Higher education

Regents review 4 companies for University of Northern Iowa president search

Board may accept proposals after deadline

(File Photo) A Board of Regents meeting at the Iowa Memorial Union on the University of Iowa campus in Iowa City on Wednesday, Mar. 11, 2015. (Stephen Mally/The Gazette)
(File Photo) A Board of Regents meeting at the Iowa Memorial Union on the University of Iowa campus in Iowa City on Wednesday, Mar. 11, 2015. (Stephen Mally/The Gazette)

Four firms have applied to help in the search for a new University of Northern Iowa president, and the Board of Regents expects to pick one by the end of next week.

The board moved the application deadline from Friday to Monday after one firm requested an extension, board spokesman Josh Lehman said.

The change shouldn’t affect the board’s ability to award a contract by the end of next week but, Lehman said, that date is tentative.

“Additionally, I would note that the (request for qualifications) reserves the right to accept proposals after the deadline,” he said.

The board made the same appeal last year for qualifications from search firms before its hunt for a University of Iowa president.

Parker Executive Search, which the board used for all three of its last presidential searches, was the highest bidder for last year’s UI job, at a flat fee of $200,000 plus expenses and advertising costs.

This summer’s appeal for firms interested in the UNI search also includes a new “public records” section that advises applicants to familiarize themselves with Iowa Code before submitting materials. The board in its request warns applicants that it will treat all submitted materials as public information and advises firms to “conspicuously” identify information it considers confidential.

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“A firm’s designation of information as confidential is for informational purposes and is not necessarily binding on the board,” according to the section.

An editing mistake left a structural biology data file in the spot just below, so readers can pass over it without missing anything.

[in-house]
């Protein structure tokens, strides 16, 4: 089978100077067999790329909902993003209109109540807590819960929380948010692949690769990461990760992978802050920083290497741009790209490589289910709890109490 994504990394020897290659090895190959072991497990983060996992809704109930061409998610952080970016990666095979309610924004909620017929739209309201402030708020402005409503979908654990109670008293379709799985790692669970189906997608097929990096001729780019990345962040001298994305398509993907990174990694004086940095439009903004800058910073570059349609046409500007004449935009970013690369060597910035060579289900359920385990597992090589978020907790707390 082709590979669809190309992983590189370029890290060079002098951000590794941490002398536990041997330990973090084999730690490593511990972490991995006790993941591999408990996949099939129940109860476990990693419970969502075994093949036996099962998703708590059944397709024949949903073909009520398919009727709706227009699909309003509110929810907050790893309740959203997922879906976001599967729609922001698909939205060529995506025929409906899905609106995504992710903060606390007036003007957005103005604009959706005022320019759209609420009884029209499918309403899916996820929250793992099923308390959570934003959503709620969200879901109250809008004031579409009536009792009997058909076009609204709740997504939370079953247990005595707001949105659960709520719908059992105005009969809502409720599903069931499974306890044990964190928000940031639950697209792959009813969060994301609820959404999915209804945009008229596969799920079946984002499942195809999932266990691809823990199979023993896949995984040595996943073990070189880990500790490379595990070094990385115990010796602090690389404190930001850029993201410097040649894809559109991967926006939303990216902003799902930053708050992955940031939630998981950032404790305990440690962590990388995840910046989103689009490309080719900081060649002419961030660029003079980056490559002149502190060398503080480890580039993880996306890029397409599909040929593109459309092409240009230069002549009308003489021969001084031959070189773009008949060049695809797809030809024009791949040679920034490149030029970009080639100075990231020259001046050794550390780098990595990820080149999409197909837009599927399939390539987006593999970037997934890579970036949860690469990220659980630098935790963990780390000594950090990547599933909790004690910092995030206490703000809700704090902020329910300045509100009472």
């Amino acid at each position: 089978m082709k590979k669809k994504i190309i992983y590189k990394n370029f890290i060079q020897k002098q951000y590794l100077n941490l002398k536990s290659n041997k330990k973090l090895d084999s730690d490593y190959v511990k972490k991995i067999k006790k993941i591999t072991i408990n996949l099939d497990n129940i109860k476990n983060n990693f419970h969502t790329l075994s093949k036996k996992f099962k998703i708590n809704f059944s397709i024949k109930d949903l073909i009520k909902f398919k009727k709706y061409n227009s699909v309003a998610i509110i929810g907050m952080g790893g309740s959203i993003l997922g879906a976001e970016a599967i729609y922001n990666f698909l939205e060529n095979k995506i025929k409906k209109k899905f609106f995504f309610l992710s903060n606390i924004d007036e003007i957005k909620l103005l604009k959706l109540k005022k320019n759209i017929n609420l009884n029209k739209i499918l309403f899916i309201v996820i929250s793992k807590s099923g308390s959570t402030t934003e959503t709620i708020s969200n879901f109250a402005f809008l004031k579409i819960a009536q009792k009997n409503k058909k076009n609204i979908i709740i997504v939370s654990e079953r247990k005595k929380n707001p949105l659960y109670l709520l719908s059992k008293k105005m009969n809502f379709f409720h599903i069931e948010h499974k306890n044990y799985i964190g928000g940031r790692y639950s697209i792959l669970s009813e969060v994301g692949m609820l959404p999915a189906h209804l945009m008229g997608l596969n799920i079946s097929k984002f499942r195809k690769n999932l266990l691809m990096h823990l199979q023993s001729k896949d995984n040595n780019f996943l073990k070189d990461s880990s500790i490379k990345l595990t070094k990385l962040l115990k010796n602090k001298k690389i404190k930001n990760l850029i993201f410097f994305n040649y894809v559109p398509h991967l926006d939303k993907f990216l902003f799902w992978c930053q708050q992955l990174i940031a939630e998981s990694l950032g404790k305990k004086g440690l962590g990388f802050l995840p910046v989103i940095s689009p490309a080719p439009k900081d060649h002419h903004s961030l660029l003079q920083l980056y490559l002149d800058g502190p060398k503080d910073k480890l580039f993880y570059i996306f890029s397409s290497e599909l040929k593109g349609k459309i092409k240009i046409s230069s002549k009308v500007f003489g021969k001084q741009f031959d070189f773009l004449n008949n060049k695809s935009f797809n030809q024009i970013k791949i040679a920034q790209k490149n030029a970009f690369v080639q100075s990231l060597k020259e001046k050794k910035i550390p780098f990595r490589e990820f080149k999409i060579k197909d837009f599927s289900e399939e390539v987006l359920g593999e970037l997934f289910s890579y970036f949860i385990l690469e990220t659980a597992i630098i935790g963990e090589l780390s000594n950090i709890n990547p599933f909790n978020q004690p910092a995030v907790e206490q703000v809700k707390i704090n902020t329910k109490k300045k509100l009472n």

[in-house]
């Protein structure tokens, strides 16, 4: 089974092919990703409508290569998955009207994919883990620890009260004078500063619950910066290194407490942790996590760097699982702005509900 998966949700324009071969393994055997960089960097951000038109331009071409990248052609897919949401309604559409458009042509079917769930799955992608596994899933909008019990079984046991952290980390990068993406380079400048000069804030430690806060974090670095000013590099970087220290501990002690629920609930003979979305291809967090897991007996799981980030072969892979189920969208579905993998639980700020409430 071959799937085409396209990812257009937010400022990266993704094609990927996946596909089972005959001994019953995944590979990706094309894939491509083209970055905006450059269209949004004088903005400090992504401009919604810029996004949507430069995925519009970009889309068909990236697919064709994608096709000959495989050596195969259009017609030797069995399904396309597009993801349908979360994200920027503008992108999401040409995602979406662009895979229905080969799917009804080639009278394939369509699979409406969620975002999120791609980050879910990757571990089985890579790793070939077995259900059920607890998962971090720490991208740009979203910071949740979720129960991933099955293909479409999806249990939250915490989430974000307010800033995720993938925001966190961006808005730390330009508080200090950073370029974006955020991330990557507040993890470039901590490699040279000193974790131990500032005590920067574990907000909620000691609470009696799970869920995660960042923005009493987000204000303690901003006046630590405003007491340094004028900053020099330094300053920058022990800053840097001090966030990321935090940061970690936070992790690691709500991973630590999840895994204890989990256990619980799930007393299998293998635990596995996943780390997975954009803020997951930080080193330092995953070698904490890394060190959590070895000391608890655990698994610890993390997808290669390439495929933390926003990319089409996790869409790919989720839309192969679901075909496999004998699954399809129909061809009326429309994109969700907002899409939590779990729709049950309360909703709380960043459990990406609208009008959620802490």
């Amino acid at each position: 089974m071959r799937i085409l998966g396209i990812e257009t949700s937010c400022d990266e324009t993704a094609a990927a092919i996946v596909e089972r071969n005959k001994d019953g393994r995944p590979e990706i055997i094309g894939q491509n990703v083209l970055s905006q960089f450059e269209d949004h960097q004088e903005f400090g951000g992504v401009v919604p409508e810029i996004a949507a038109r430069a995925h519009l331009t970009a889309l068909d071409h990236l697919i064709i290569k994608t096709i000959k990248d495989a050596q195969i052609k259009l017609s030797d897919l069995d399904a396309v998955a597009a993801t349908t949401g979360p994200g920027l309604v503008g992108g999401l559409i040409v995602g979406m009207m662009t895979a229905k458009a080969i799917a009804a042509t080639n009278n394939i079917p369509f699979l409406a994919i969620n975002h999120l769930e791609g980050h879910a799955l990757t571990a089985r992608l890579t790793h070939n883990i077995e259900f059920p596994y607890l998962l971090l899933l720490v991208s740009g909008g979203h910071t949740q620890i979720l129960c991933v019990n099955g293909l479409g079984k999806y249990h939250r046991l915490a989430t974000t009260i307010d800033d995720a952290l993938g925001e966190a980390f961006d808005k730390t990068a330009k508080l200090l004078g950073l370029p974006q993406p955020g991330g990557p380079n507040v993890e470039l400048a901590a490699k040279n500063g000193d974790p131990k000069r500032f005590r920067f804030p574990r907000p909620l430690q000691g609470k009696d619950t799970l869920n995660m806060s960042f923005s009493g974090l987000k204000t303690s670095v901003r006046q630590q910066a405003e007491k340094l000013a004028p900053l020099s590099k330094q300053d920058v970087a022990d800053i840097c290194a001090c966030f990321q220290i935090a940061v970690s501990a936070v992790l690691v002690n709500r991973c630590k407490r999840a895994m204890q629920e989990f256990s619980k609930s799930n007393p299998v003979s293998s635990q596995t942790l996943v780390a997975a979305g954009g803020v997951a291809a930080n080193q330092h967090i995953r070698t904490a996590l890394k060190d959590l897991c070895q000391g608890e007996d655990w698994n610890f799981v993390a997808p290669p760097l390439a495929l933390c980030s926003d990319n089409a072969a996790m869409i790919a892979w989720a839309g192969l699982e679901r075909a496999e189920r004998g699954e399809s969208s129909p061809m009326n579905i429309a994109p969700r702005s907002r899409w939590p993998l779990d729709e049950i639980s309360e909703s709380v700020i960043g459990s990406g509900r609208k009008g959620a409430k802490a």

Last year, consulting firms competing to aid the regents in an efficiency review sued the board after it released to The Gazette application materials it assumed were confidential and contained trade secrets. The case later was dropped.

Lehman said the modified language doesn’t necessarily reflect a change.

“It’s just cleaner and clearer language,” he said.

Names of the firms that applied for the UNI search, along with application materials, will be made public after the board chooses, Lehman said. That decision will move the board closer to officially launching a search to replace former UNI President Bill Ruud, who took over July 3 as president of the small, private Marietta College in Ohio.

The board last March hired Atlanta-based Parker Executive Search for the search that landed UI President Bruce Harreld. It also used Parker in the 2011 search that found Iowa State University President Steven Leath and in the 2012 search that netted Ruud for UNI.

The board paid Parker a flat fee of $95,000 for its help at Iowa State and $90,000 for the UNI search. Its flat fee for the UI search was $200,000 because of its different size and mission, officials said at the time.

Including travel, lodging, and advertising costs, the board paid Parker more than $300,000 for the UI search, Lehman confirmed Tuesday.

Parker has been scrutinized in recent years by university officials and faculty as well as by the media, including for its vetting of candidates in the UI search after The Gazette reported inaccuracies on Harreld’s resume. It also was criticized for helping the University of Minnesota in 2012 hire athletic director Norwood Teague, who eventually was ousted amid allegations of sexual harassment.

The university faulted Parker for failing to uncover a past complaint against Teague.

Parker officials have not returned calls and emails from The Gazette asking whether they have applied for the UNI search.

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